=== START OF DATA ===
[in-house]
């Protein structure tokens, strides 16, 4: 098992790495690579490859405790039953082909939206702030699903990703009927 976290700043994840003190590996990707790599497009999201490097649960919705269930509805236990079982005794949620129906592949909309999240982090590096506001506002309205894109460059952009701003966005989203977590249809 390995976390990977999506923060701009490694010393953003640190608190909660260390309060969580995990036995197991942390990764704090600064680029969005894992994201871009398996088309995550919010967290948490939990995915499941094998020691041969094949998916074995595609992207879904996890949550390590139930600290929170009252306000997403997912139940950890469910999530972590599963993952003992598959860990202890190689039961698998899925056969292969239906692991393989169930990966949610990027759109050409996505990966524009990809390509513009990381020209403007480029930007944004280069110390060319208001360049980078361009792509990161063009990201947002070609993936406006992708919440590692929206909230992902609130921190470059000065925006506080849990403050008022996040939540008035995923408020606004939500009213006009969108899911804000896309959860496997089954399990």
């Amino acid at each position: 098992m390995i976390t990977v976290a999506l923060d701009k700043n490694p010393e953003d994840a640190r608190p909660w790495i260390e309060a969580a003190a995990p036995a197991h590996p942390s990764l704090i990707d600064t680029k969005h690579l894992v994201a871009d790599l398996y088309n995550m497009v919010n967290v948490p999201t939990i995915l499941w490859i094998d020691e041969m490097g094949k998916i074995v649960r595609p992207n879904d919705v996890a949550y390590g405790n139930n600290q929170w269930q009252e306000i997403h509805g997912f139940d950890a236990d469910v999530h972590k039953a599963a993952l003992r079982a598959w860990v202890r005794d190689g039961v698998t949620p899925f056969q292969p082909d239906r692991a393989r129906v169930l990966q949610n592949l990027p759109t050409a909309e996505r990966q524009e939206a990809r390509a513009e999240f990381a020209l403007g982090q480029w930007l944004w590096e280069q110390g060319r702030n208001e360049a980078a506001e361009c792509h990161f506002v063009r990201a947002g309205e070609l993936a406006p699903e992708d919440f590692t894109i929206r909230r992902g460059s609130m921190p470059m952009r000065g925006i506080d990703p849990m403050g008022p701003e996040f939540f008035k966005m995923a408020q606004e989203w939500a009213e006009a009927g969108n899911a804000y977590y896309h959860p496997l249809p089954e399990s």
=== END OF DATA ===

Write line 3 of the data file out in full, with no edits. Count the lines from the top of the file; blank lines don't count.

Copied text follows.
């Amino acid at each position: 098992m390995i976390t990977v976290a999506l923060d701009k700043n490694p010393e953003d994840a640190r608190p909660w790495i260390e309060a969580a003190a995990p036995a197991h590996p942390s990764l704090i990707d600064t680029k969005h690579l894992v994201a871009d790599l398996y088309n995550m497009v919010n967290v948490p999201t939990i995915l499941w490859i094998d020691e041969m490097g094949k998916i074995v649960r595609p992207n879904d919705v996890a949550y390590g405790n139930n600290q929170w269930q009252e306000i997403h509805g997912f139940d950890a236990d469910v999530h972590k039953a599963a993952l003992r079982a598959w860990v202890r005794d190689g039961v698998t949620p899925f056969q292969p082909d239906r692991a393989r129906v169930l990966q949610n592949l990027p759109t050409a909309e996505r990966q524009e939206a990809r390509a513009e999240f990381a020209l403007g982090q480029w930007l944004w590096e280069q110390g060319r702030n208001e360049a980078a506001e361009c792509h990161f506002v063009r990201a947002g309205e070609l993936a406006p699903e992708d919440f590692t894109i929206r909230r992902g460059s609130m921190p470059m952009r000065g925006i506080d990703p849990m403050g008022p701003e996040f939540f008035k966005m995923a408020q606004e989203w939500a009213e006009a009927g969108n899911a804000y977590y896309h959860p496997l249809p089954e399990s």